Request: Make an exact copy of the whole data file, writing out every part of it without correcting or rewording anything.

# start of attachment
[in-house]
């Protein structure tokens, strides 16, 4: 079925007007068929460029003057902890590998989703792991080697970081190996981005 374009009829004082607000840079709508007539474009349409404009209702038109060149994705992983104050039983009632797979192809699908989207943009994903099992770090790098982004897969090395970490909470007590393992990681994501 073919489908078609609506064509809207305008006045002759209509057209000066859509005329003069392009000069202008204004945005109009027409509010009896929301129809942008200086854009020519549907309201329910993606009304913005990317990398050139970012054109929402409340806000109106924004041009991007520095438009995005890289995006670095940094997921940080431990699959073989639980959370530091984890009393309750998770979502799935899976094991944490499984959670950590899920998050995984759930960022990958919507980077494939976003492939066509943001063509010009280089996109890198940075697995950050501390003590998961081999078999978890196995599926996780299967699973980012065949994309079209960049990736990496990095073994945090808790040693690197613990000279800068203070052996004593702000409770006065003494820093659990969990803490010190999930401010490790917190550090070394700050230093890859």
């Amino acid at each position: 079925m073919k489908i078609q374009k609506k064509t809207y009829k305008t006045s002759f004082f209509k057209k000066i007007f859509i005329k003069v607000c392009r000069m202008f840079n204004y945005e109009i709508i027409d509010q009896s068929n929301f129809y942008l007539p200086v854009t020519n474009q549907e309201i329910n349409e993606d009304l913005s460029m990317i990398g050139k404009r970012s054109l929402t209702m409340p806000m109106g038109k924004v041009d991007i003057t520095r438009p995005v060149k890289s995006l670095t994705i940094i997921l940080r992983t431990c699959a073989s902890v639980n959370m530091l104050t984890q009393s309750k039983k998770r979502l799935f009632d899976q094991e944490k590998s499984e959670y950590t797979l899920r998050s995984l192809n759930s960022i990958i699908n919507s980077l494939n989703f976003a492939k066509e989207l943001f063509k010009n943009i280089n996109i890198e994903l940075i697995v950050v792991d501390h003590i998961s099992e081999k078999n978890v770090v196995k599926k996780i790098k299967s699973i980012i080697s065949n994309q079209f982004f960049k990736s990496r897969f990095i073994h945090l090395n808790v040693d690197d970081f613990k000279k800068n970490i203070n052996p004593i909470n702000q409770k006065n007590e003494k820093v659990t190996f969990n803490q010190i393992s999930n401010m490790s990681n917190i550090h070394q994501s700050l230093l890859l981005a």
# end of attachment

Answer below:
[in-house]
């Protein structure tokens, strides 16, 4: 079925007007068929460029003057902890590998989703792991080697970081190996981005 374009009829004082607000840079709508007539474009349409404009209702038109060149994705992983104050039983009632797979192809699908989207943009994903099992770090790098982004897969090395970490909470007590393992990681994501 073919489908078609609506064509809207305008006045002759209509057209000066859509005329003069392009000069202008204004945005109009027409509010009896929301129809942008200086854009020519549907309201329910993606009304913005990317990398050139970012054109929402409340806000109106924004041009991007520095438009995005890289995006670095940094997921940080431990699959073989639980959370530091984890009393309750998770979502799935899976094991944490499984959670950590899920998050995984759930960022990958919507980077494939976003492939066509943001063509010009280089996109890198940075697995950050501390003590998961081999078999978890196995599926996780299967699973980012065949994309079209960049990736990496990095073994945090808790040693690197613990000279800068203070052996004593702000409770006065003494820093659990969990803490010190999930401010490790917190550090070394700050230093890859």
């Amino acid at each position: 079925m073919k489908i078609q374009k609506k064509t809207y009829k305008t006045s002759f004082f209509k057209k000066i007007f859509i005329k003069v607000c392009r000069m202008f840079n204004y945005e109009i709508i027409d509010q009896s068929n929301f129809y942008l007539p200086v854009t020519n474009q549907e309201i329910n349409e993606d009304l913005s460029m990317i990398g050139k404009r970012s054109l929402t209702m409340p806000m109106g038109k924004v041009d991007i003057t520095r438009p995005v060149k890289s995006l670095t994705i940094i997921l940080r992983t431990c699959a073989s902890v639980n959370m530091l104050t984890q009393s309750k039983k998770r979502l799935f009632d899976q094991e944490k590998s499984e959670y950590t797979l899920r998050s995984l192809n759930s960022i990958i699908n919507s980077l494939n989703f976003a492939k066509e989207l943001f063509k010009n943009i280089n996109i890198e994903l940075i697995v950050v792991d501390h003590i998961s099992e081999k078999n978890v770090v196995k599926k996780i790098k299967s699973i980012i080697s065949n994309q079209f982004f960049k990736s990496r897969f990095i073994h945090l090395n808790v040693d690197d970081f613990k000279k800068n970490i203070n052996p004593i909470n702000q409770k006065n007590e003494k820093v659990t190996f969990n803490q010190i393992s999930n401010m490790s990681n917190i550090h070394q994501s700050l230093l890859l981005a």